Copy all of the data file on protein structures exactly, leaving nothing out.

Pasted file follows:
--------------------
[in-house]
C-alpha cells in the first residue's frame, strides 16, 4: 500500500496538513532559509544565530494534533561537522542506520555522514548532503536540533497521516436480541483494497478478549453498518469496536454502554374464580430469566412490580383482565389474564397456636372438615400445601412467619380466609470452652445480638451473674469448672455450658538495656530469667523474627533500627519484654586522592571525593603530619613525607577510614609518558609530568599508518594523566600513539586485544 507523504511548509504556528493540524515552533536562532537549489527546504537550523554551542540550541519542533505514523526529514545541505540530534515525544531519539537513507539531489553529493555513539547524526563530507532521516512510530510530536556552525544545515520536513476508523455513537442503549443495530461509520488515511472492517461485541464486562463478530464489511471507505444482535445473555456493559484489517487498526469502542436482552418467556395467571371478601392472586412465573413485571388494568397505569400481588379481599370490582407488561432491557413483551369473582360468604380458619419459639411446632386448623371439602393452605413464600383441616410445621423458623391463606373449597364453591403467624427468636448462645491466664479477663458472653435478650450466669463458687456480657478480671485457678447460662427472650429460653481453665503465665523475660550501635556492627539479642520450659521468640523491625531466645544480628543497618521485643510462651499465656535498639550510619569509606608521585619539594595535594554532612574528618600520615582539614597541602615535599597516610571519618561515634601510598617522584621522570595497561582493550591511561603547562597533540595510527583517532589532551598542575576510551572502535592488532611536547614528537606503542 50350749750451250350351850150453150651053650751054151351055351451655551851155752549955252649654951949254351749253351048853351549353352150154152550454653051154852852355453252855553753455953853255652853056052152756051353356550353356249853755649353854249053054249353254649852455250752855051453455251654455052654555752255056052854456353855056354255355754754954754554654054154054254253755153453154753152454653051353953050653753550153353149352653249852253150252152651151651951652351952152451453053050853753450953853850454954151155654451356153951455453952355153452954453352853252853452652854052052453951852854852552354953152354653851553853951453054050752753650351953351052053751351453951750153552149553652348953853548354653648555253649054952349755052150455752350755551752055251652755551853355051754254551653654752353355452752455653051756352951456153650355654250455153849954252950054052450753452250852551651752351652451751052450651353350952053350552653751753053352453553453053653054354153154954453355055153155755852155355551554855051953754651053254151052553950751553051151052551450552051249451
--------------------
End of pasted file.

[in-house]
C-alpha cells in the first residue's frame, strides 16, 4: 500500500496538513532559509544565530494534533561537522542506520555522514548532503536540533497521516436480541483494497478478549453498518469496536454502554374464580430469566412490580383482565389474564397456636372438615400445601412467619380466609470452652445480638451473674469448672455450658538495656530469667523474627533500627519484654586522592571525593603530619613525607577510614609518558609530568599508518594523566600513539586485544 507523504511548509504556528493540524515552533536562532537549489527546504537550523554551542540550541519542533505514523526529514545541505540530534515525544531519539537513507539531489553529493555513539547524526563530507532521516512510530510530536556552525544545515520536513476508523455513537442503549443495530461509520488515511472492517461485541464486562463478530464489511471507505444482535445473555456493559484489517487498526469502542436482552418467556395467571371478601392472586412465573413485571388494568397505569400481588379481599370490582407488561432491557413483551369473582360468604380458619419459639411446632386448623371439602393452605413464600383441616410445621423458623391463606373449597364453591403467624427468636448462645491466664479477663458472653435478650450466669463458687456480657478480671485457678447460662427472650429460653481453665503465665523475660550501635556492627539479642520450659521468640523491625531466645544480628543497618521485643510462651499465656535498639550510619569509606608521585619539594595535594554532612574528618600520615582539614597541602615535599597516610571519618561515634601510598617522584621522570595497561582493550591511561603547562597533540595510527583517532589532551598542575576510551572502535592488532611536547614528537606503542 50350749750451250350351850150453150651053650751054151351055351451655551851155752549955252649654951949254351749253351048853351549353352150154152550454653051154852852355453252855553753455953853255652853056052152756051353356550353356249853755649353854249053054249353254649852455250752855051453455251654455052654555752255056052854456353855056354255355754754954754554654054154054254253755153453154753152454653051353953050653753550153353149352653249852253150252152651151651951652351952152451453053050853753450953853850454954151155654451356153951455453952355153452954453352853252853452652854052052453951852854852552354953152354653851553853951453054050752753650351953351052053751351453951750153552149553652348953853548354653648555253649054952349755052150455752350755551752055251652755551853355051754254551653654752353355452752455653051756352951456153650355654250455153849954252950054052450753452250852551651752351652451751052450651353350952053350552653751753053352453553453053653054354153154954453355055153155755852155355551554855051953754651053254151052553950751553051151052551450552051249451